Thursday, April 18, 2024
Reviews

Tales of Crestoria and its mature look on an all-seeing world makes it an uncomfortable game to play

Tales of Crestoria has been called many things. A cash-grab, a buggy mess, and more. I admit, it is buggy, and if you want to do well in raids or the arena, you’ll either have to grind or reach into your pocket in order to get rare characters (summons) to carry you into victory. But it’s also one of the most enjoyable Tales games I’ve played.

That might be surprising to some Tales fans, especially when you’ve got Tales legends like Symphonia, Vesperia, and Abyss. It by no means is a replacement to any of these mainline games, but there’s something about Tales of Crestoria that appeals to me as a Tales fan.

It isn’t because of the combat by any means, which is turn-based and relies on elemental/light/darkness damage in a way that’s similar to Zestiria’s gameplay. No, it’s the story that pulls me into Crestoria, where it shines in a way that the raids, PvP combat and even the guilds, simply can’t.

You start the game as Kanata, a young boy who grows up in an all-seeing society. What starts as a young, idyllic look at life in an orphanage with his friend Misella and a young boy called Nash quickly turns into something cruel and sadistic thanks to an object called ‘vision orbs’. With the vision orbs that hang from every individual’s neck – having seemingly been put there at birth – you’re able to project what you see to Vision Central, allowing others to judge whether you’re innocent or guilty.

The concept of having people dissect who you are through out of context clips and images is a disturbing one. It’s also nothing new. Those of us who have social media such as Facebook, Instagram, Twitter, etc, are aware that we often pick and choose what we convey about ourselves. Sometimes it doesn’t even have to be positive, but it’s something that we feel will speak to us and to the people who interact with us. It may not be on purpose, but we have an image that we can’t help but show.

In Tales of Crestoria, Kanata is very pro-vision orbs until circumstances are turned against him and he is labeled as a ‘transgressor’ – someone who has been judged globally by the people, and must be punished. It’s only when he realizes that his own father has been part of human trafficking children – among other things – that Kanata snaps and is charged with the murder. What makes this a particularly heavy moment is that his father is considered a loving, kind gentleman and with your vision orb deteriorating the moment you’re judged? Kanata is unable to prove his innocence and so, alongside his childhood friend, Misella, he has little choice but to run from home, branded and demonized by society. Kanata’s innocence being called into question through contextless ‘evidence’ is uncomfortable enough, but when the calls of millions around the world forces magical beings called ‘enforcers’ to trap and kill transgressors, it calls to players to question just who really is in the ‘wrong’ here?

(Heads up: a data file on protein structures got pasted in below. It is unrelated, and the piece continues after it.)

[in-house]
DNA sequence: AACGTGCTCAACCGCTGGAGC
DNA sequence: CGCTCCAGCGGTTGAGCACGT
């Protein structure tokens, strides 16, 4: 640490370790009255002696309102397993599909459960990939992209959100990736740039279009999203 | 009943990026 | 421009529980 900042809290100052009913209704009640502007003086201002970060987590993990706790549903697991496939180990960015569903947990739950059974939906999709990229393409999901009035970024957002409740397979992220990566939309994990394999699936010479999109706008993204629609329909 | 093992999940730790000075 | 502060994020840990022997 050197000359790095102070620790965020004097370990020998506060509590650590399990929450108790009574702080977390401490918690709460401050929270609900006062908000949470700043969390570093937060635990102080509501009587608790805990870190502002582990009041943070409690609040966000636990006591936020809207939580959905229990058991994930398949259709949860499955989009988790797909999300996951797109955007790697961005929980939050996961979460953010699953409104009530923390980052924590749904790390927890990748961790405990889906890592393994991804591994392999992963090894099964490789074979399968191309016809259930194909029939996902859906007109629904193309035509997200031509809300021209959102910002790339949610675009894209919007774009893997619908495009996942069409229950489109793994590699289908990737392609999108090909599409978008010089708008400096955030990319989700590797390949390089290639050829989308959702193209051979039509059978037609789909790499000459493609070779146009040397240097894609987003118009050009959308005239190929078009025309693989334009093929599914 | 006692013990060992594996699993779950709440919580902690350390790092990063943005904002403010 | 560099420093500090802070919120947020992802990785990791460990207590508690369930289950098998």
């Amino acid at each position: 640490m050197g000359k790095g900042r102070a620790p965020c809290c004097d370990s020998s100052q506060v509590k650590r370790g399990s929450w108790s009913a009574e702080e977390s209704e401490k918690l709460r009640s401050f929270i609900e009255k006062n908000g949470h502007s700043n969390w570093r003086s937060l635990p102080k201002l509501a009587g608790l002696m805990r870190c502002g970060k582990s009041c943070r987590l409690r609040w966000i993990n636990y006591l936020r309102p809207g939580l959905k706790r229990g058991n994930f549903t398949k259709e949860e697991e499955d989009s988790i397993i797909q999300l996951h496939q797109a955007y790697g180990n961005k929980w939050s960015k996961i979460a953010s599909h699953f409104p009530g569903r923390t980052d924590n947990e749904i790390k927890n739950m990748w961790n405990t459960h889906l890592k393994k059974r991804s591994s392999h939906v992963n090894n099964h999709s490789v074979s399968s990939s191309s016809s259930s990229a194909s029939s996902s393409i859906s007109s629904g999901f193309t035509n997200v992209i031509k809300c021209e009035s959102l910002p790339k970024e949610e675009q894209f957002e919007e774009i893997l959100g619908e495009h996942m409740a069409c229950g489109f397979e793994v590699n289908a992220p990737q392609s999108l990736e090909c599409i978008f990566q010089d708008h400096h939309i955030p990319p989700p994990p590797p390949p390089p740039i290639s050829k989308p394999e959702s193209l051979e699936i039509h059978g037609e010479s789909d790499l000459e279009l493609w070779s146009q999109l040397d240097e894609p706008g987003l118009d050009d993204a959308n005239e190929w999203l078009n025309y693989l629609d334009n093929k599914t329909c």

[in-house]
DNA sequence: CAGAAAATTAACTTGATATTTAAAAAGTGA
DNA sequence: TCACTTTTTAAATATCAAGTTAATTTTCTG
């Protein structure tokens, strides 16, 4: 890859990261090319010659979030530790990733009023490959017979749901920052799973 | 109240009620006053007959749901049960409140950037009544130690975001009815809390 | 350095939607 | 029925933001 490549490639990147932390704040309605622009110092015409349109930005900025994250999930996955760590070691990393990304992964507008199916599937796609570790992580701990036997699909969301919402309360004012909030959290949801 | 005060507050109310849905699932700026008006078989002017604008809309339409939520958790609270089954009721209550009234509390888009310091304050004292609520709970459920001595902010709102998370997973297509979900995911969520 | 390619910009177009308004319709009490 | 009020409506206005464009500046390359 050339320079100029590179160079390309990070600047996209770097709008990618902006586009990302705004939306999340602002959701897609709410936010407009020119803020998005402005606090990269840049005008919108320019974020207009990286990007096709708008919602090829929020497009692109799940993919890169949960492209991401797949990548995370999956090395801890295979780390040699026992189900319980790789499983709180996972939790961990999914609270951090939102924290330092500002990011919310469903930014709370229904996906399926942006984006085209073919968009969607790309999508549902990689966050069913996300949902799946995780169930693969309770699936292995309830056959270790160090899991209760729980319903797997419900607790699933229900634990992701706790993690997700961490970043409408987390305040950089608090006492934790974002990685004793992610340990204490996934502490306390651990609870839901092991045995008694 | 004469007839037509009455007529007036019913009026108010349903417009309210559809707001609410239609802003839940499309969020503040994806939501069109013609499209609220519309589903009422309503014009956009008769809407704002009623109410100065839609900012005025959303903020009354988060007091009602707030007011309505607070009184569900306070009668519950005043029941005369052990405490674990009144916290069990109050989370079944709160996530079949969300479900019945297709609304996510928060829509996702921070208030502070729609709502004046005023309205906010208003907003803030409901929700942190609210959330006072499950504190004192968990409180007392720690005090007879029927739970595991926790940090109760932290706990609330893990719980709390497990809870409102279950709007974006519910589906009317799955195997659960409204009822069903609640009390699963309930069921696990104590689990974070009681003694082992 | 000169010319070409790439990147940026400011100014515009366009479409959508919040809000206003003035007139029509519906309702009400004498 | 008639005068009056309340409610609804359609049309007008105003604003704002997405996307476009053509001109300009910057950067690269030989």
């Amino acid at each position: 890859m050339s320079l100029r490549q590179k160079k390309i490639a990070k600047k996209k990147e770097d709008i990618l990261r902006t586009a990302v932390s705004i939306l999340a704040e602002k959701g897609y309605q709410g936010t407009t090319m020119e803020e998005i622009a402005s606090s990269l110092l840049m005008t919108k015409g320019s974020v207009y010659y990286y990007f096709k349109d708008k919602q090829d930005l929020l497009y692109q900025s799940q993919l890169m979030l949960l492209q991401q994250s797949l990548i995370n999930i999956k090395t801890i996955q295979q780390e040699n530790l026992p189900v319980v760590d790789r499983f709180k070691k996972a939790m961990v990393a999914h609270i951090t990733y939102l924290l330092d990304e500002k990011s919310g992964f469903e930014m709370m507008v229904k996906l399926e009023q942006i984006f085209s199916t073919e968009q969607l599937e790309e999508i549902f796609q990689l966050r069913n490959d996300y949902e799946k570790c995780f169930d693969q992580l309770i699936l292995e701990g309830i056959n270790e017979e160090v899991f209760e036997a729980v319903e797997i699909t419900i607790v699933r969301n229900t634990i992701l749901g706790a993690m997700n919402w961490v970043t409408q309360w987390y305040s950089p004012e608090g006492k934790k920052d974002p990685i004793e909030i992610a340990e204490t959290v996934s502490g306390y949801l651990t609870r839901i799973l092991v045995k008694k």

How does the game handle these of tough questions? Well… Tales Of games have never been subtle, and Crestoria is no exception to this. Both the side stories and main story do their best to be critical about people being unable to think for themselves, often using flashes of red and black to express the aggressive nature of those calling out for punishment. More importantly, Crestoria is aware that while it is easy to criticize the nature of people as a whole group, it goes further to look at the ones pulling the strings that whip people into a frenzy in the first place. They look at the ones in charge, the government, the monarchy, and even religion and how all of these organizations intersect to push and pull at the average person and what they value in order to do their dirty work. For example, when the King uses character Aegis’ chivalry and knighthood against him to cause his downfall – a supposed love affair with Queen Rebecca. It’s this slight against who Aegis is that is so appalling to the general public, that it causes his condemnation. Crestoria touches on some of the most depressing sides of humanity, but does so with the care and maturity that some would argue is rare in a mobile title.

Much like Tales of Berseria, the tone of Crestoria is bleak. But it has moments of brevity in between that sparks some serious chemistry between the main cast. They work well together, and I can honestly say I’ve laughed, cried and swore in the space of five minutes. As of now, the game’s story isn’t complete and is slowly being updated as time goes on. Until then, I can honestly say that if you’re in need of something to play to scratch that Tales itch, without really needing to fully commit to stuff outside of the main storyline, like the gacha summons or the raids, then Crestoria is the game for you.


The Verdict: 4/5

Aimee Hart

[She/They] Aimee Hart specializes in queer fandom, video games and tabletop, having started her career writing for numerous websites like The Verge, Polygon, Input Magazine and more. Her goal now is to boost LGBTQ+ voices in the video games industry.